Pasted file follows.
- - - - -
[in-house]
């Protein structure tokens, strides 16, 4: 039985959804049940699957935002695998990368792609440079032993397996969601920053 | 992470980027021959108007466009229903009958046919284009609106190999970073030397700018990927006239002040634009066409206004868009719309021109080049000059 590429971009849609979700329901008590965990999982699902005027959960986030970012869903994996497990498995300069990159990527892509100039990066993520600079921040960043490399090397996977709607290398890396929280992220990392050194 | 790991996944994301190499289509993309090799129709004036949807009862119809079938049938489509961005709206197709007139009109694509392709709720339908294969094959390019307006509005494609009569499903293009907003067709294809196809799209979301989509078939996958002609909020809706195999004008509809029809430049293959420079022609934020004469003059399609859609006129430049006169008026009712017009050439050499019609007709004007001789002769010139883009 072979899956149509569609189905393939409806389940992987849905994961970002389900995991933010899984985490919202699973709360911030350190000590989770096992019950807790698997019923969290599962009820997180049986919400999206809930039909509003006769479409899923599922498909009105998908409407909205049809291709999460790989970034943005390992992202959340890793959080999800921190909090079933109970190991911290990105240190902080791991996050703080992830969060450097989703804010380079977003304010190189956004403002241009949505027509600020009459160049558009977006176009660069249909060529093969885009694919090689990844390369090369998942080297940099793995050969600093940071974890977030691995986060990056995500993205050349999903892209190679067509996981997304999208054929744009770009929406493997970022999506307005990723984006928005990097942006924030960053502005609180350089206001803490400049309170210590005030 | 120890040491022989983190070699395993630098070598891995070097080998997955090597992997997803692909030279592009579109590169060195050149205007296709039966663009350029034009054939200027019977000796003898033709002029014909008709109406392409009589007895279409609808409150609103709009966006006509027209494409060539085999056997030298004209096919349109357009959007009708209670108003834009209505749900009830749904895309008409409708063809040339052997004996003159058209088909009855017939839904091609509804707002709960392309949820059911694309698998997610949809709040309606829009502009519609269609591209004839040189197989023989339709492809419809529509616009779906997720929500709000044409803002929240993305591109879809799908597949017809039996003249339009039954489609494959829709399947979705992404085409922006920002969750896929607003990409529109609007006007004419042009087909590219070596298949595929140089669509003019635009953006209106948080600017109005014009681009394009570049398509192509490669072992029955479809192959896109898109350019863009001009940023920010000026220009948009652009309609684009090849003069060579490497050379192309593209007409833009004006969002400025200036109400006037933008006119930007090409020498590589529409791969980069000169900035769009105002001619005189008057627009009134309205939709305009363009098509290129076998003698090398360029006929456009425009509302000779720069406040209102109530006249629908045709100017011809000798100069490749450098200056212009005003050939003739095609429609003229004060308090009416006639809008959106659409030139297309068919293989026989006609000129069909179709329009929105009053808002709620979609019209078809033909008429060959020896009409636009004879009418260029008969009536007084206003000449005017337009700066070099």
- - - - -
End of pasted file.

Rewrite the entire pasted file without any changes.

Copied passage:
[in-house]
């Protein structure tokens, strides 16, 4: 039985959804049940699957935002695998990368792609440079032993397996969601920053 | 992470980027021959108007466009229903009958046919284009609106190999970073030397700018990927006239002040634009066409206004868009719309021109080049000059 590429971009849609979700329901008590965990999982699902005027959960986030970012869903994996497990498995300069990159990527892509100039990066993520600079921040960043490399090397996977709607290398890396929280992220990392050194 | 790991996944994301190499289509993309090799129709004036949807009862119809079938049938489509961005709206197709007139009109694509392709709720339908294969094959390019307006509005494609009569499903293009907003067709294809196809799209979301989509078939996958002609909020809706195999004008509809029809430049293959420079022609934020004469003059399609859609006129430049006169008026009712017009050439050499019609007709004007001789002769010139883009 072979899956149509569609189905393939409806389940992987849905994961970002389900995991933010899984985490919202699973709360911030350190000590989770096992019950807790698997019923969290599962009820997180049986919400999206809930039909509003006769479409899923599922498909009105998908409407909205049809291709999460790989970034943005390992992202959340890793959080999800921190909090079933109970190991911290990105240190902080791991996050703080992830969060450097989703804010380079977003304010190189956004403002241009949505027509600020009459160049558009977006176009660069249909060529093969885009694919090689990844390369090369998942080297940099793995050969600093940071974890977030691995986060990056995500993205050349999903892209190679067509996981997304999208054929744009770009929406493997970022999506307005990723984006928005990097942006924030960053502005609180350089206001803490400049309170210590005030 | 120890040491022989983190070699395993630098070598891995070097080998997955090597992997997803692909030279592009579109590169060195050149205007296709039966663009350029034009054939200027019977000796003898033709002029014909008709109406392409009589007895279409609808409150609103709009966006006509027209494409060539085999056997030298004209096919349109357009959007009708209670108003834009209505749900009830749904895309008409409708063809040339052997004996003159058209088909009855017939839904091609509804707002709960392309949820059911694309698998997610949809709040309606829009502009519609269609591209004839040189197989023989339709492809419809529509616009779906997720929500709000044409803002929240993305591109879809799908597949017809039996003249339009039954489609494959829709399947979705992404085409922006920002969750896929607003990409529109609007006007004419042009087909590219070596298949595929140089669509003019635009953006209106948080600017109005014009681009394009570049398509192509490669072992029955479809192959896109898109350019863009001009940023920010000026220009948009652009309609684009090849003069060579490497050379192309593209007409833009004006969002400025200036109400006037933008006119930007090409020498590589529409791969980069000169900035769009105002001619005189008057627009009134309205939709305009363009098509290129076998003698090398360029006929456009425009509302000779720069406040209102109530006249629908045709100017011809000798100069490749450098200056212009005003050939003739095609429609003229004060308090009416006639809008959106659409030139297309068919293989026989006609000129069909179709329009929105009053808002709620979609019209078809033909008429060959020896009409636009004879009418260029008969009536007084206003000449005017337009700066070099």